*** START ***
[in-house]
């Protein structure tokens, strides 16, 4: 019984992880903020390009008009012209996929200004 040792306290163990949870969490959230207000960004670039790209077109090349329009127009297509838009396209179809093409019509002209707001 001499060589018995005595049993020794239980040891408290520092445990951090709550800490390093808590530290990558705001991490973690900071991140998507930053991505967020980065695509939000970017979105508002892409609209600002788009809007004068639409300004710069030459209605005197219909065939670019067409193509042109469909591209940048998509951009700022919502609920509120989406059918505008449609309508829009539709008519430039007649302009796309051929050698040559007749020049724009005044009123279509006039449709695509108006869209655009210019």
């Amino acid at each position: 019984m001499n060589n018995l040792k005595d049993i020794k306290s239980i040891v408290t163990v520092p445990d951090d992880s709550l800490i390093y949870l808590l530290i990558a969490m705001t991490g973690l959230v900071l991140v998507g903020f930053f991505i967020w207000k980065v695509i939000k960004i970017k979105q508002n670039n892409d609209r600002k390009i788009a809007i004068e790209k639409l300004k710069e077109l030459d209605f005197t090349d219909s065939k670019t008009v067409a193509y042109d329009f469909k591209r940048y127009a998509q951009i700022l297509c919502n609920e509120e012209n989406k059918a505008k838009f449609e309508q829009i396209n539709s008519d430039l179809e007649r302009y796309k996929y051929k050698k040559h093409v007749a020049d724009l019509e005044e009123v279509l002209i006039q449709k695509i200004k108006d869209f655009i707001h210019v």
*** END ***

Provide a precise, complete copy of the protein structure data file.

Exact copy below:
[in-house]
């Protein structure tokens, strides 16, 4: 019984992880903020390009008009012209996929200004 040792306290163990949870969490959230207000960004670039790209077109090349329009127009297509838009396209179809093409019509002209707001 001499060589018995005595049993020794239980040891408290520092445990951090709550800490390093808590530290990558705001991490973690900071991140998507930053991505967020980065695509939000970017979105508002892409609209600002788009809007004068639409300004710069030459209605005197219909065939670019067409193509042109469909591209940048998509951009700022919502609920509120989406059918505008449609309508829009539709008519430039007649302009796309051929050698040559007749020049724009005044009123279509006039449709695509108006869209655009210019």
């Amino acid at each position: 019984m001499n060589n018995l040792k005595d049993i020794k306290s239980i040891v408290t163990v520092p445990d951090d992880s709550l800490i390093y949870l808590l530290i990558a969490m705001t991490g973690l959230v900071l991140v998507g903020f930053f991505i967020w207000k980065v695509i939000k960004i970017k979105q508002n670039n892409d609209r600002k390009i788009a809007i004068e790209k639409l300004k710069e077109l030459d209605f005197t090349d219909s065939k670019t008009v067409a193509y042109d329009f469909k591209r940048y127009a998509q951009i700022l297509c919502n609920e509120e012209n989406k059918a505008k838009f449609e309508q829009i396209n539709s008519d430039l179809e007649r302009y796309k996929y051929k050698k040559h093409v007749a020049d724009l019509e005044e009123v279509l002209i006039q449709k695509i200004k108006d869209f655009i707001h210019v």